Article by Ralph Schoellhammer.
The truth is that our societies are still massively dependent on fossil fuels. For all the talk of the advances made in renewable energy, the proportion of our electricity production reliant on fossil fuels has barely changed over the past 40 years. In that time, only nuclear power has declined as a source of electricity.
None of this is to say that an energy transition is impossible. A target of Net Zero by 2050 could well be met. But the rapid abandonment of fossil fuels that this demands would inflict misery and hardship on billions of people.
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Canadian political scientist Vaclav Smil lists cement, steel, plastics and ammonia as the four ingredients that make the modern world possible. For example, modern healthcare systems need enormous amounts of plastic (for everything from flexible tubes to sterile packing), making it yet another crucial ingredient in the wellbeing of humanity. And without steel and cement, nothing could be built – no roads, no houses, no harbours, no airports. Plastics, steel and cement also require fossil fuels for their production.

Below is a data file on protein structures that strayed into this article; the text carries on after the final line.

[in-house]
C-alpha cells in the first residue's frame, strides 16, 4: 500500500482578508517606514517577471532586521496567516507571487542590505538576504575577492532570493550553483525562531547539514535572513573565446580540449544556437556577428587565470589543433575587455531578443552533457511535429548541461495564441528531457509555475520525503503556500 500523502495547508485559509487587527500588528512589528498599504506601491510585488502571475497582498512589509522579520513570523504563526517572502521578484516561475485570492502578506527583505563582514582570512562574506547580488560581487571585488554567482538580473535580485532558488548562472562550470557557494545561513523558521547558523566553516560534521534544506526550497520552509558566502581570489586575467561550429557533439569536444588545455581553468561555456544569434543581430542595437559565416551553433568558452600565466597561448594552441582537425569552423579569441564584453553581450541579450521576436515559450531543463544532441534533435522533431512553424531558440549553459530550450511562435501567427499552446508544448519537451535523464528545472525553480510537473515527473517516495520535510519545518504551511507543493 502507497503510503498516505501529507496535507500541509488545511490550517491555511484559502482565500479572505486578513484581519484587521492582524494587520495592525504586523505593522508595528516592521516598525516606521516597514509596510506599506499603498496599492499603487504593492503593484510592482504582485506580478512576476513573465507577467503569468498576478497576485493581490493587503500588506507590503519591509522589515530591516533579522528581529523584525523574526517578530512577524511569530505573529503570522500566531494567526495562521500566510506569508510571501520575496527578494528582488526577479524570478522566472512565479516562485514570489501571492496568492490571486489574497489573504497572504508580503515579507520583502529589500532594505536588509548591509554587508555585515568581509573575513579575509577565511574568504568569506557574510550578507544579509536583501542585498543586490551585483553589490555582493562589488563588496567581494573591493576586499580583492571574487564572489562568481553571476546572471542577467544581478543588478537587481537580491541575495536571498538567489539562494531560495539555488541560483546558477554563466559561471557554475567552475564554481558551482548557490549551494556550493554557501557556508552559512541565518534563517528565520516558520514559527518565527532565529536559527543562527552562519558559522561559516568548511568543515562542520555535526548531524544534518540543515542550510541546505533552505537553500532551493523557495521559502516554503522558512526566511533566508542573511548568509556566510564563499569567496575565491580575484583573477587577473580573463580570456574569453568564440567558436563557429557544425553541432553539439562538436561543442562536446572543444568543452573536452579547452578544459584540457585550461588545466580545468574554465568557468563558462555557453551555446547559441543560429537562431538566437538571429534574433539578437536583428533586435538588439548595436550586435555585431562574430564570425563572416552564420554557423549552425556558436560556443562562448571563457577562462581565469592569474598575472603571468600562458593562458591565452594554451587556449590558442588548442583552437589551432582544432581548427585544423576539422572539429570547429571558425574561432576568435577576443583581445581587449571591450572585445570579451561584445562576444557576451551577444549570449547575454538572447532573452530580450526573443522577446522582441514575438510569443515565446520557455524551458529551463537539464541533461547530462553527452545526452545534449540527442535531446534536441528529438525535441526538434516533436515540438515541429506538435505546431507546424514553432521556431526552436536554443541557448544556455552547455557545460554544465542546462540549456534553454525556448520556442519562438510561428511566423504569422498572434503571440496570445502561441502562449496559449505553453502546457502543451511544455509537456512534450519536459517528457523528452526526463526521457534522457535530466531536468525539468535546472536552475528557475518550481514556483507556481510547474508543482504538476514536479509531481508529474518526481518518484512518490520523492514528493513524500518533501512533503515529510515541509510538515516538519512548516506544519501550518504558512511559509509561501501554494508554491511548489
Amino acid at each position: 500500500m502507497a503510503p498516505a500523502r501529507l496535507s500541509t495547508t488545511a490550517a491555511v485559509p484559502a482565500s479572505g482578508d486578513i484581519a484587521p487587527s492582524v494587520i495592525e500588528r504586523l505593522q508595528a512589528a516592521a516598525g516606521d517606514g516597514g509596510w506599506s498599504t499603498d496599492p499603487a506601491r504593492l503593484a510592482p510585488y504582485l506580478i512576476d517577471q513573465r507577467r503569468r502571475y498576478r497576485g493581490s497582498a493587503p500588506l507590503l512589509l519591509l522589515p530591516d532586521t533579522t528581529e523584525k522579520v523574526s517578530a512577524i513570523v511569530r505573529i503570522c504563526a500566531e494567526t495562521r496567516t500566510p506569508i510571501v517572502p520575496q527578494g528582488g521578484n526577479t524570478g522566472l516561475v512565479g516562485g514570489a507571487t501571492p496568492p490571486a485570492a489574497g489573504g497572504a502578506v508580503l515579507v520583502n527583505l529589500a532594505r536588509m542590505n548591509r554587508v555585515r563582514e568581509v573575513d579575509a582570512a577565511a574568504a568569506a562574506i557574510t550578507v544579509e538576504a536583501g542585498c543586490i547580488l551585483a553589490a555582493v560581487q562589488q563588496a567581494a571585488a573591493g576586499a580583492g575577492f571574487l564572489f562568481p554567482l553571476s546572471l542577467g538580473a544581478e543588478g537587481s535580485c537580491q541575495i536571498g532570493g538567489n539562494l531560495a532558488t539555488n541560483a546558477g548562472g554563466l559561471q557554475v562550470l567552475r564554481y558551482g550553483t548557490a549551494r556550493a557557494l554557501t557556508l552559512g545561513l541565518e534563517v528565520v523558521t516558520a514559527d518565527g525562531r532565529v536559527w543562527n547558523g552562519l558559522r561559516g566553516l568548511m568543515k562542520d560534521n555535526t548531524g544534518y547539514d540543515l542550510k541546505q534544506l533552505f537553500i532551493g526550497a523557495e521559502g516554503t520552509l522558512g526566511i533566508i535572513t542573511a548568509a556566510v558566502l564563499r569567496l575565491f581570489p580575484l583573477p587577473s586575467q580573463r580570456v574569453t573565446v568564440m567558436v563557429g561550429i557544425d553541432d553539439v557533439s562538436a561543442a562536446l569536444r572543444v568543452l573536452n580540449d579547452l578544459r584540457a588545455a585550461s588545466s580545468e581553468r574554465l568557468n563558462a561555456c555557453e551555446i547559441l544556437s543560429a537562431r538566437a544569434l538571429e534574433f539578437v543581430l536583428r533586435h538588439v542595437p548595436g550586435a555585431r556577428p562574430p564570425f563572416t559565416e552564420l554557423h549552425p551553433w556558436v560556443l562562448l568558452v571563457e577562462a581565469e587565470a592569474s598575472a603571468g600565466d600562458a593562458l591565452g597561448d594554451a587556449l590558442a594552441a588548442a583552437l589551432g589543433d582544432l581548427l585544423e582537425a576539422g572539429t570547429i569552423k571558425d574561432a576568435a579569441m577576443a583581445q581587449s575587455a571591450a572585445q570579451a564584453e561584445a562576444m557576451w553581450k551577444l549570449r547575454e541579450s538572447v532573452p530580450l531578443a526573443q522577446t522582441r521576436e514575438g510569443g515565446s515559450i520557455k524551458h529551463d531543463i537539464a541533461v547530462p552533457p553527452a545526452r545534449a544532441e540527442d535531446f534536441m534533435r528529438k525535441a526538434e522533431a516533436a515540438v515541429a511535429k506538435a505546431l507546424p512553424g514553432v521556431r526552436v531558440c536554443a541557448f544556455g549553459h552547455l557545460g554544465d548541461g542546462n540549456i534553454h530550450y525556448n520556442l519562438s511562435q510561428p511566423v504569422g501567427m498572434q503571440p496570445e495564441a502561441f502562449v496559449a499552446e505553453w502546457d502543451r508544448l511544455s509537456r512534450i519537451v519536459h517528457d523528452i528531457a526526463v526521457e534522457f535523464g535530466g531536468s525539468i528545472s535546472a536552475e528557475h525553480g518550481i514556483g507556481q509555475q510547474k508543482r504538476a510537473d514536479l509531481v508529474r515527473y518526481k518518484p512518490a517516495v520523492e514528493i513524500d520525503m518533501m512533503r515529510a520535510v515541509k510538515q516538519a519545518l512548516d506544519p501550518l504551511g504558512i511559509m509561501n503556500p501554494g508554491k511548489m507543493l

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Industrialisation transforms societies. The industrialisation of agriculture, for example, enables higher outputs with less labour, freeing humans for other endeavours. In the US, the labour needed to produce a kilogram of grain fell by 98 per cent between 1800 and 2020. The share of the population working in agriculture fell by a similar margin during that period. Not every country will have to follow this development path exactly – coal, for example, could be replaced by gas and nuclear. But what is certain is that no country will be able to industrialise and develop without fossil fuels.
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The talk of leaving fossil fuels behind is not based in reality. It’s fuelled instead by a mixture of apocalypticism, hypocrisy and sheer wishful thinking. In the future, perhaps we will be able to power hospitals using kinetic energy. But right now, the costs of abandoning fossil fuels will likely do far more harm than climate change itself.